O’Reilly’s bill, which appears to have the votes it needs to pass, would target non-bank lenders such as car dealerships or furniture stores giving out commercial loans of more than $5,000. The measure essentially would create licensing and regulatory requirements aimed at safeguarding against crushing terms and interest rates. Such non-bank lending transactions are not regulated under the Banking and Insurance Division, which has received numerous complaints from consumers.

“It seeks to rein in the retailers, these businesses that are engaging in in-house financing and charge exorbitant rates to individuals,” said O’Reilly. “These retailers are currently licensed under the Department of Licensing and Consumer Affairs, but in light of their lending practices, they should also be regulated by Banking and Insurance.”

DLCA General Counsel Frederick Norford said the agency supports the bill. In a Thursday hearing by the Rules and Judiciary Committee, Norford said “deceptive practices” and “onerous interest rates” are commonplace among automobile lenders in the territory. The bill’s regulatory framework would not only require such lenders to get a license from Office of the Lieutenant Governor, but also subject them to suspension or revocation of license if they fail to comply with regulations, Norford said.

“Ban the Box”

Lawmakers also approved Bill No. 32-0310, a “ban the box” legislation that would prevent employers from asking applicants to disclose arrests that did not result in convictions, or reveal sealed or dismissed convictions.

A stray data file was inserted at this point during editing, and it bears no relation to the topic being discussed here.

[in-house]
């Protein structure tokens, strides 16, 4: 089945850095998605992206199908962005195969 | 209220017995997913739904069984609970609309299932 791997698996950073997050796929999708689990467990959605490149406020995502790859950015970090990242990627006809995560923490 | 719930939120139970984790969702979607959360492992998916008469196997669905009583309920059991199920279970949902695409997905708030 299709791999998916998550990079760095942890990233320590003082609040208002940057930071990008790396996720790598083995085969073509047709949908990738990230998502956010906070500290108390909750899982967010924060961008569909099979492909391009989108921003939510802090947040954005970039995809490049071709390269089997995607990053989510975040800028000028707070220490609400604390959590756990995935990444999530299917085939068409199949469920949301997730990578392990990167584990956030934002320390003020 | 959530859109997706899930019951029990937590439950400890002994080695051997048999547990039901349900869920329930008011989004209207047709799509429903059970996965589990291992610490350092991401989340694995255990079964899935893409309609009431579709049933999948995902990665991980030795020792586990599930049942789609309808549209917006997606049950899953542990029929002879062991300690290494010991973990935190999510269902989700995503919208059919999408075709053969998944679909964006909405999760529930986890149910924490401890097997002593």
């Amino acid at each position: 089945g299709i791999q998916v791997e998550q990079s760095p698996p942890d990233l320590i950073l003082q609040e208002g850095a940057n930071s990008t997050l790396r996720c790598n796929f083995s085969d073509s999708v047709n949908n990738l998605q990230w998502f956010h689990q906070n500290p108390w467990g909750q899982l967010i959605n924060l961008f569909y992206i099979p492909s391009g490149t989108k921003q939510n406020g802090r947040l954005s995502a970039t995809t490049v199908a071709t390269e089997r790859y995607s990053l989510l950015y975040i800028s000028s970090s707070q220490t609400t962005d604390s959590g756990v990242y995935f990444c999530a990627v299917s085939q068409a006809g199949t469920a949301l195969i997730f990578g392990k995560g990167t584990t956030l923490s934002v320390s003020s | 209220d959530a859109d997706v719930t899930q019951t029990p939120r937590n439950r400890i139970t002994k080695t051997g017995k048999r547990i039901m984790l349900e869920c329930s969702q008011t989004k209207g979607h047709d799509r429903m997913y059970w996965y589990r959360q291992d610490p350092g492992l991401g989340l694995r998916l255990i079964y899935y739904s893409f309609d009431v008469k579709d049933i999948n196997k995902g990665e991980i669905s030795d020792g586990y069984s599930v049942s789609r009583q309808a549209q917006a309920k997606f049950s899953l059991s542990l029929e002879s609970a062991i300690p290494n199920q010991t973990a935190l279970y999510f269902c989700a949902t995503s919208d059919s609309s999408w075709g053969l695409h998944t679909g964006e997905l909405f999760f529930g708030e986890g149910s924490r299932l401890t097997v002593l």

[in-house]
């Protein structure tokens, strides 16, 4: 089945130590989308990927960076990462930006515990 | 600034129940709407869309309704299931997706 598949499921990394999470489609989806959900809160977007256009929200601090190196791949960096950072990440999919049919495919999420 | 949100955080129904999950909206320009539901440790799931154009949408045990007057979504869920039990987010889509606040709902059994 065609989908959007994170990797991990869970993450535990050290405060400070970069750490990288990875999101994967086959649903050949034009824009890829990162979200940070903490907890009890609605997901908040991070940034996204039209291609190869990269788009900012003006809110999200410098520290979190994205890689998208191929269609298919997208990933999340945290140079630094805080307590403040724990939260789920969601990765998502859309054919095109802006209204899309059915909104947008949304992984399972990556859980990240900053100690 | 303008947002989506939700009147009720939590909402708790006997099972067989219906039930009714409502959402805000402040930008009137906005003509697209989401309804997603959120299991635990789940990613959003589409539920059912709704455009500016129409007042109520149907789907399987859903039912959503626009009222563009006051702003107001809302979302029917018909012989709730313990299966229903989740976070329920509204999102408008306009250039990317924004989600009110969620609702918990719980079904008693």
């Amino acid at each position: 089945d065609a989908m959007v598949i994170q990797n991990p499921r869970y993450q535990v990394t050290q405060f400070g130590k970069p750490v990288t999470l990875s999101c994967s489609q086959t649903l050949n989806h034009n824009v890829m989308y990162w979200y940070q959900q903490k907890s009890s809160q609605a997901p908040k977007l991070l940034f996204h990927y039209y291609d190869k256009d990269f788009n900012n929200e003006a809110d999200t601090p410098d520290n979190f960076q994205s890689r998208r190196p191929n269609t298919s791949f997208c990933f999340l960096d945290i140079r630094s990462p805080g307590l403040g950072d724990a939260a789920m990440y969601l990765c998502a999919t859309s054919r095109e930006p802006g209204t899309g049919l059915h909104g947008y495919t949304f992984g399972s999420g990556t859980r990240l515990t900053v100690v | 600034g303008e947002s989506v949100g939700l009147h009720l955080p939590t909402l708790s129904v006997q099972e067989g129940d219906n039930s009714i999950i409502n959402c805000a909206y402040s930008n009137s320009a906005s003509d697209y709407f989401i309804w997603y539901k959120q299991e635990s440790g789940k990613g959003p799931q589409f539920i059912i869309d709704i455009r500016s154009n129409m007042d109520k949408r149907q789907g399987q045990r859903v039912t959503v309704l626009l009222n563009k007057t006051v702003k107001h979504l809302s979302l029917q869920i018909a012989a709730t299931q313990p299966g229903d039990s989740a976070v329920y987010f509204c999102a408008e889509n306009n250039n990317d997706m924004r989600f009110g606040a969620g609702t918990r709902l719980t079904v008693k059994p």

“Ban the Box,” a nationwide movement to ban employers from placing checkboxes on employment applications asking if the job seeker has any criminal record, has been adopted in some 32 states and 151 counties, according to bill co-sponsor Sen. Janelle Sarauw (I-STT).

“About 30 percent of our 18- to 35-year-olds have criminal records,” said Sarauw, saying this creates employment barriers. “That is a large, large percentage of people who are disenfranchised in this territory.”

Among the exceptions to the bill are situations where the job seeker is applying to become a police officer. A health facility could also ask applicants about police records for potential staff dealing with patients or with access to medications. An amendment approved on Friday also stated the bill would not apply if federal requirements require disclosure depending on the type of crime, or if the job environment involves care to minors.

Lawmakers approved the bill unanimously, but some raised concerns. Senator-at-Large Brian Smith said it is “a delicate balance,” and that records should be disclosed in cases involving child molesters. Sen. Janette Millin Young (D-STT) said that while she believes in second chances, employers should be allowed to a certain extent to ask questions based on the job being applied for.

“I think it’s important to know what the person has done, and if you’ve been charged and arrested and jailed for stealing, that then you wouldn’t be the cashier, that you’d have other positions,” said Sen. Janette Millin Young (D-STT).

O’Reilly said the legislation does not force employers, who still have the option to conduct background checks, to hire persons with criminal records.

“We are not forcing employers to hire individuals that they believe will not fit the bill,” said O’Reilly.

“What we are saying is, ‘Employers, you may not ask in the application anything about a person’s criminal history,’” O’Reilly said. “That gives that individual who already paid society, who has been rehabilitated, who perhaps went to school, to be given an opportunity to interview, to not be set aside, pushed aside simply because they checked a box.”

The Senate session went into recess Friday evening and is scheduled to reconvene Monday to tackle the rest of the agenda.